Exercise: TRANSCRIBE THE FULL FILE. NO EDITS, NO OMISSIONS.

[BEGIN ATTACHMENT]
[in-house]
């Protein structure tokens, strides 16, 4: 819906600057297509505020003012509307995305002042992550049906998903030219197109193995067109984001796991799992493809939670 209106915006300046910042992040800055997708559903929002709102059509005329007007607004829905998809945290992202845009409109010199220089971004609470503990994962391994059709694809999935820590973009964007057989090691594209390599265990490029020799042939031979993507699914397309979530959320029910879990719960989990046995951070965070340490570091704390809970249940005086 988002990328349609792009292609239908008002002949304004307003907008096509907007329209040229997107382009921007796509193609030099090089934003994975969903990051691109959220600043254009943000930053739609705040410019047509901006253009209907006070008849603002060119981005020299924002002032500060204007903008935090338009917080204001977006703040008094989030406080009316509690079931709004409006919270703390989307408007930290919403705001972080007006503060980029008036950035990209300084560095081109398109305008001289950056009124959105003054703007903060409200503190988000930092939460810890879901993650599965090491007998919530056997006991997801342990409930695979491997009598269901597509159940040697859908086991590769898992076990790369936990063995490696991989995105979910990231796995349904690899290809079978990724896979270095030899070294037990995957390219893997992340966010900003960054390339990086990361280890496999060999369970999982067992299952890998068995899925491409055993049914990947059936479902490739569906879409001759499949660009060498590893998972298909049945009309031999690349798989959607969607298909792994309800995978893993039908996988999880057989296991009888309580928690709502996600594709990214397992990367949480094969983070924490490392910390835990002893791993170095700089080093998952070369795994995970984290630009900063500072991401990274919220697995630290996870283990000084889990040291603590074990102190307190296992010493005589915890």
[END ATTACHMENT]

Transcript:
[in-house]
């Protein structure tokens, strides 16, 4: 819906600057297509505020003012509307995305002042992550049906998903030219197109193995067109984001796991799992493809939670 209106915006300046910042992040800055997708559903929002709102059509005329007007607004829905998809945290992202845009409109010199220089971004609470503990994962391994059709694809999935820590973009964007057989090691594209390599265990490029020799042939031979993507699914397309979530959320029910879990719960989990046995951070965070340490570091704390809970249940005086 988002990328349609792009292609239908008002002949304004307003907008096509907007329209040229997107382009921007796509193609030099090089934003994975969903990051691109959220600043254009943000930053739609705040410019047509901006253009209907006070008849603002060119981005020299924002002032500060204007903008935090338009917080204001977006703040008094989030406080009316509690079931709004409006919270703390989307408007930290919403705001972080007006503060980029008036950035990209300084560095081109398109305008001289950056009124959105003054703007903060409200503190988000930092939460810890879901993650599965090491007998919530056997006991997801342990409930695979491997009598269901597509159940040697859908086991590769898992076990790369936990063995490696991989995105979910990231796995349904690899290809079978990724896979270095030899070294037990995957390219893997992340966010900003960054390339990086990361280890496999060999369970999982067992299952890998068995899925491409055993049914990947059936479902490739569906879409001759499949660009060498590893998972298909049945009309031999690349798989959607969607298909792994309800995978893993039908996988999880057989296991009888309580928690709502996600594709990214397992990367949480094969983070924490490392910390835990002893791993170095700089080093998952070369795994995970984290630009900063500072991401990274919220697995630290996870283990000084889990040291603590074990102190307190296992010493005589915890």